Art & Archives, Behind the Scenes, Exhibitions and Installations, J. Paul Getty Museum, Sculpture and Decorative Arts

The Thrills (and Terrors) of Installing an Exhibition

Installing Leonardo and the Art of Sculpture

Wednesday, March 17, 9:50 a.m. That’s it. I’ve just walked the last courier to the South Gate shuttle point and said good-bye, and am going back to the museum. There’s a delicious smell coming from the wisteria, and the sky is wonderfully blue. The last piece to be installed in the exhibition Leonardo da Vinci and the Art of Sculpture: Inspiration and Invention is now on its pedestal and under its vitrine. In a way, it’s a relief! Everything went well, smoothly.

There are such stressful moments during an installation—I’m scared that a huge bronze statue will fall on one of our team or a delicate part of a terracotta sculpture will break when we move it. When it’s all done, I can finally breathe again: all the works of art are safe in their new home.

But the end of installation also means the end of many magical moments. On the first day of installation, you have nothing but huge and small crates in the galleries, along with all the tools needed to unpack them. Day by day, bit by bit, the space changes with the works of art we install.

Opening a crate—can anyone imagine what privilege it is? Just think of a child’s excitement in front of a wrapped gift. For this show, the gifts are drawings by Leonardo, a full-scale marble statue by Donatello, a delicate scene in silver by Verrocchio, a ton-heavy bronze statue by Rustici. Depending on how the piece is packed, it can be like peeling an onion—the difference is that under the layers, you discover a masterpiece!

And sometimes you can’t help thinking that those masterpieces are making fun of you. The Donatello marble statue, for instance! We worked for three days to build its mounts, and it took one day to install it on its pedestal, but still, he would keep his thoughtful face, would not move his hand from his beard. He couldn’t care less about all the guys trying to make him slip with delicacy onto his pedestal. Well, of course not! He’s used to being in such a high niche on the Florence bell tower that he can’t understand why we spent so much time putting him on a low pedestal!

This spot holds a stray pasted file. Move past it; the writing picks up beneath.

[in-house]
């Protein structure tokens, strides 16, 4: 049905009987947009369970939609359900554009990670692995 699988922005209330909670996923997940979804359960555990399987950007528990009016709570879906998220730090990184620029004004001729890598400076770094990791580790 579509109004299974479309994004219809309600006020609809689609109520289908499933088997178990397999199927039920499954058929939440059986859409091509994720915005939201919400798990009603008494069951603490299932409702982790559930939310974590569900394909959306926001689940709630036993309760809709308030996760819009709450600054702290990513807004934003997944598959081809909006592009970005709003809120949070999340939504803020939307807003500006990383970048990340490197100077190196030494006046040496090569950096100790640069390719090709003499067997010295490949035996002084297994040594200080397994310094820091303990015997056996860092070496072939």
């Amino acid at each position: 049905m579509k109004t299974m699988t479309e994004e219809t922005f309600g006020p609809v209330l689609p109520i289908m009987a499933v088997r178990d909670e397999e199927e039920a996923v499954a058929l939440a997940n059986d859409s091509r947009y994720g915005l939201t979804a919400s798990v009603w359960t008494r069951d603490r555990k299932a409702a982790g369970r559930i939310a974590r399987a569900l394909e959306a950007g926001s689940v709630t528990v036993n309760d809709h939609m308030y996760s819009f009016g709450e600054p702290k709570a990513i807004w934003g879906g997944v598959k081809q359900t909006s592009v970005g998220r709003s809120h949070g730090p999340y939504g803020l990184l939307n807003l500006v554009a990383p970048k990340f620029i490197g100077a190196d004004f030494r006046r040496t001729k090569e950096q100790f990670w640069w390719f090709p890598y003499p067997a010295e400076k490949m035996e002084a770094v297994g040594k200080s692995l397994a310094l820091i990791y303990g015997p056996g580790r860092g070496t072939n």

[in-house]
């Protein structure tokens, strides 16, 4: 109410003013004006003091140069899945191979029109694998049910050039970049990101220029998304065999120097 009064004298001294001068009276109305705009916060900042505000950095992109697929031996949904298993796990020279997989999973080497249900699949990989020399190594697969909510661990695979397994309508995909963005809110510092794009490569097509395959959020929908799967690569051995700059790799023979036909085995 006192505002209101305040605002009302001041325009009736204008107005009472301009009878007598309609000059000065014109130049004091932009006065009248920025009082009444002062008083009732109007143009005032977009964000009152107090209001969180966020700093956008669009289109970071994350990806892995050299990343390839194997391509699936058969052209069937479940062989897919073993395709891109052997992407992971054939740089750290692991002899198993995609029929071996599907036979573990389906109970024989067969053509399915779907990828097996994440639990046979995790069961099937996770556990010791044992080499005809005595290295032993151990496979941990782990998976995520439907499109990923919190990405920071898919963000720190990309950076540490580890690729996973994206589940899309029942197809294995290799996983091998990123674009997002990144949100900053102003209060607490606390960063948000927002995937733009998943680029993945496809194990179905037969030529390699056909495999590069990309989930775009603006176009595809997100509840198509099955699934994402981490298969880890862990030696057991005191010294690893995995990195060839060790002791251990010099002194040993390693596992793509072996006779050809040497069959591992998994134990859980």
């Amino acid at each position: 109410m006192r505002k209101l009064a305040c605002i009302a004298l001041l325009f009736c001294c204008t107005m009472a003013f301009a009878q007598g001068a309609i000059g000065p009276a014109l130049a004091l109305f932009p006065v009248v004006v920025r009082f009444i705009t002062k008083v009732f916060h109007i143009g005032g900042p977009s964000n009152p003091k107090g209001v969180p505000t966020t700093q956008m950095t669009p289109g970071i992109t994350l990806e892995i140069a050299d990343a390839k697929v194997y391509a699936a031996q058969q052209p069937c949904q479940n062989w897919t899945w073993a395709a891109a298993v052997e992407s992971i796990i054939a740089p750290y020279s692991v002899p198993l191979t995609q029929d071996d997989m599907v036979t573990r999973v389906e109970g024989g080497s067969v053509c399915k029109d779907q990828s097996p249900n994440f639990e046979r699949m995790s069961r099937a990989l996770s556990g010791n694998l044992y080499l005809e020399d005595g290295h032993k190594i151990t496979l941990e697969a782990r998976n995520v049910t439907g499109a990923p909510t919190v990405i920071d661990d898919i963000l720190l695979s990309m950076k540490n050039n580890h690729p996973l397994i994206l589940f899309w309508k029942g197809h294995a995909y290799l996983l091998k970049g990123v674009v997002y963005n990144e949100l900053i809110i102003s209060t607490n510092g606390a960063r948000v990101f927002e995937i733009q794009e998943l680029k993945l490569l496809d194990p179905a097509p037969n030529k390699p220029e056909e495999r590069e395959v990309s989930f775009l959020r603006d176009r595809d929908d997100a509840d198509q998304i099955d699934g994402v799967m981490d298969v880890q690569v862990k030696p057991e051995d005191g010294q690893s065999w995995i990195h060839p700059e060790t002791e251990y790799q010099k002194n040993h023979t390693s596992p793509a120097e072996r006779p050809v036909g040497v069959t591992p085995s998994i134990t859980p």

Well, we forgive him. And to tell you the truth, we made fun of him, too: when we uncrated him, we all laughed at the small hat made of crumpled papers that the preparators in Italy had created to prevent friction with the crate during shipment.

Now I just wonder whether our visitors will be thrilled by these masterpieces as I am. Over the next weeks, I’ll enjoy going incognito in the galleries to observe their reactions.

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One Comment

  1. Ellen South
    Posted April 5, 2010 at 1:53 pm | Permalink

    I really like this new Blog and this account of a curator’s job… even though our jobs are different I could identify with being a Getty employee who gets to acknowlege during the work day “the delicious smell coming from the wisteria and the sky is wonderfully blue”.

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      Clocking in at a giant 400 square feet, this tapestry, Triumph of Bacchus, teems with tiny details and hidden narratives.

      Here are just three:

      • At bottom center, Bacchus poses on the world’s largest wine fountain.
      • To the left, a sad, Eeyore-like donkey waits for satyrs and men to unload grapes from his back.
      • To the right, a rowdy monkey rides a camel that carries wooden barrels—presumably to be filled with wine.

      The tapestry is one of the highlights of the exhibition Woven Gold: Tapestries of Louis XIV. (L.A. folks: final weekend!)

      More on The Iris: A Tour of the Triumph of Bacchus

      Triumph of Bacchus (overall view and details), about 1560, design by Giovanni da Udine under the supervision of Raphael; woven at the workshop of Frans Geubels, Brussels. Wool, silk, and gilt metal-wrapped thread. Courtesy of Le Mobilier National. Image © Le Mobilier National. Photo by Lawrence Perquis


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